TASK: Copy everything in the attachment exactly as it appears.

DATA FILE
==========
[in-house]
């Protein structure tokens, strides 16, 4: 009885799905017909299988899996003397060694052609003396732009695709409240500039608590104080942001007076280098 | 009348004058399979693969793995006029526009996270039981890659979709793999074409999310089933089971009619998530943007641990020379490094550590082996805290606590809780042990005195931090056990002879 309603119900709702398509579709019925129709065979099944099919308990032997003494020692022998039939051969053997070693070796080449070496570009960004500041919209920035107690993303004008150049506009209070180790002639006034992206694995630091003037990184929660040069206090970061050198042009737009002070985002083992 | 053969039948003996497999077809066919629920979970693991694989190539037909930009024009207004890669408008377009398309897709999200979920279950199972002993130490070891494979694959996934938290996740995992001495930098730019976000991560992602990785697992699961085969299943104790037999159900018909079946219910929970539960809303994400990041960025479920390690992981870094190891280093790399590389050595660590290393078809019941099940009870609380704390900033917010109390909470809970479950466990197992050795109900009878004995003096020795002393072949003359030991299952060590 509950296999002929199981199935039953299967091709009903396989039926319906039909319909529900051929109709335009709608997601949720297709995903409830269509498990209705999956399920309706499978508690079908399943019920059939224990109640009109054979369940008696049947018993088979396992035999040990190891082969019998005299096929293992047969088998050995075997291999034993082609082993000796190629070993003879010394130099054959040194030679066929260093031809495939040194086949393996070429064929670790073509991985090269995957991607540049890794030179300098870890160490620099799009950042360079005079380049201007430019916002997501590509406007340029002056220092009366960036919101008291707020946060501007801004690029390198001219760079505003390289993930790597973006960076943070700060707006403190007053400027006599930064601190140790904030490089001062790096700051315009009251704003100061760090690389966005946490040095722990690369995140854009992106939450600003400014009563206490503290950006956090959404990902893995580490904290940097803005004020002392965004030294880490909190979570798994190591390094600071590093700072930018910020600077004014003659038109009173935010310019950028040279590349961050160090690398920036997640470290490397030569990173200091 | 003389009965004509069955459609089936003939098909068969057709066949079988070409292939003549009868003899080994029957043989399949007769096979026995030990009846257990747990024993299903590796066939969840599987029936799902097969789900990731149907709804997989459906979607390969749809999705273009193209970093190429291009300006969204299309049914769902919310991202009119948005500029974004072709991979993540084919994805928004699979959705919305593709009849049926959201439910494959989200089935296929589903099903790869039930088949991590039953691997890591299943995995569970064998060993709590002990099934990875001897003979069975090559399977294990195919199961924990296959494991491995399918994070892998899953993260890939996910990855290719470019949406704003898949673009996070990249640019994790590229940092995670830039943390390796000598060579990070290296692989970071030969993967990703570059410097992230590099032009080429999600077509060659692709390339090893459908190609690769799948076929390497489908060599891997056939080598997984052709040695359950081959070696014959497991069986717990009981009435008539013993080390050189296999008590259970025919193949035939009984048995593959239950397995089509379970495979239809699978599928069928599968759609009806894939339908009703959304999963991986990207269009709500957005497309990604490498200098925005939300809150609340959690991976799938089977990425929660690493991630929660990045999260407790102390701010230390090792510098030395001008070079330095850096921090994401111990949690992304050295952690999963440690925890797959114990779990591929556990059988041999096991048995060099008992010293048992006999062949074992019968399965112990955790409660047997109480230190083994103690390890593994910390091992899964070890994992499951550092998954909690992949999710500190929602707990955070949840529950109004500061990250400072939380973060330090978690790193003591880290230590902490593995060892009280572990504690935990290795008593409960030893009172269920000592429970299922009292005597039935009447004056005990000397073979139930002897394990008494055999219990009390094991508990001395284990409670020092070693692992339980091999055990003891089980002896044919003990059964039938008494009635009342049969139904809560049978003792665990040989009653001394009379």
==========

[in-house]
């Protein structure tokens, strides 16, 4: 009885799905017909299988899996003397060694052609003396732009695709409240500039608590104080942001007076280098 | 009348004058399979693969793995006029526009996270039981890659979709793999074409999310089933089971009619998530943007641990020379490094550590082996805290606590809780042990005195931090056990002879 309603119900709702398509579709019925129709065979099944099919308990032997003494020692022998039939051969053997070693070796080449070496570009960004500041919209920035107690993303004008150049506009209070180790002639006034992206694995630091003037990184929660040069206090970061050198042009737009002070985002083992 | 053969039948003996497999077809066919629920979970693991694989190539037909930009024009207004890669408008377009398309897709999200979920279950199972002993130490070891494979694959996934938290996740995992001495930098730019976000991560992602990785697992699961085969299943104790037999159900018909079946219910929970539960809303994400990041960025479920390690992981870094190891280093790399590389050595660590290393078809019941099940009870609380704390900033917010109390909470809970479950466990197992050795109900009878004995003096020795002393072949003359030991299952060590 509950296999002929199981199935039953299967091709009903396989039926319906039909319909529900051929109709335009709608997601949720297709995903409830269509498990209705999956399920309706499978508690079908399943019920059939224990109640009109054979369940008696049947018993088979396992035999040990190891082969019998005299096929293992047969088998050995075997291999034993082609082993000796190629070993003879010394130099054959040194030679066929260093031809495939040194086949393996070429064929670790073509991985090269995957991607540049890794030179300098870890160490620099799009950042360079005079380049201007430019916002997501590509406007340029002056220092009366960036919101008291707020946060501007801004690029390198001219760079505003390289993930790597973006960076943070700060707006403190007053400027006599930064601190140790904030490089001062790096700051315009009251704003100061760090690389966005946490040095722990690369995140854009992106939450600003400014009563206490503290950006956090959404990902893995580490904290940097803005004020002392965004030294880490909190979570798994190591390094600071590093700072930018910020600077004014003659038109009173935010310019950028040279590349961050160090690398920036997640470290490397030569990173200091 | 003389009965004509069955459609089936003939098909068969057709066949079988070409292939003549009868003899080994029957043989399949007769096979026995030990009846257990747990024993299903590796066939969840599987029936799902097969789900990731149907709804997989459906979607390969749809999705273009193209970093190429291009300006969204299309049914769902919310991202009119948005500029974004072709991979993540084919994805928004699979959705919305593709009849049926959201439910494959989200089935296929589903099903790869039930088949991590039953691997890591299943995995569970064998060993709590002990099934990875001897003979069975090559399977294990195919199961924990296959494991491995399918994070892998899953993260890939996910990855290719470019949406704003898949673009996070990249640019994790590229940092995670830039943390390796000598060579990070290296692989970071030969993967990703570059410097992230590099032009080429999600077509060659692709390339090893459908190609690769799948076929390497489908060599891997056939080598997984052709040695359950081959070696014959497991069986717990009981009435008539013993080390050189296999008590259970025919193949035939009984048995593959239950397995089509379970495979239809699978599928069928599968759609009806894939339908009703959304999963991986990207269009709500957005497309990604490498200098925005939300809150609340959690991976799938089977990425929660690493991630929660990045999260407790102390701010230390090792510098030395001008070079330095850096921090994401111990949690992304050295952690999963440690925890797959114990779990591929556990059988041999096991048995060099008992010293048992006999062949074992019968399965112990955790409660047997109480230190083994103690390890593994910390091992899964070890994992499951550092998954909690992949999710500190929602707990955070949840529950109004500061990250400072939380973060330090978690790193003591880290230590902490593995060892009280572990504690935990290795008593409960030893009172269920000592429970299922009292005597039935009447004056005990000397073979139930002897394990008494055999219990009390094991508990001395284990409670020092070693692992339980091999055990003891089980002896044919003990059964039938008494009635009342049969139904809560049978003792665990040989009653001394009379």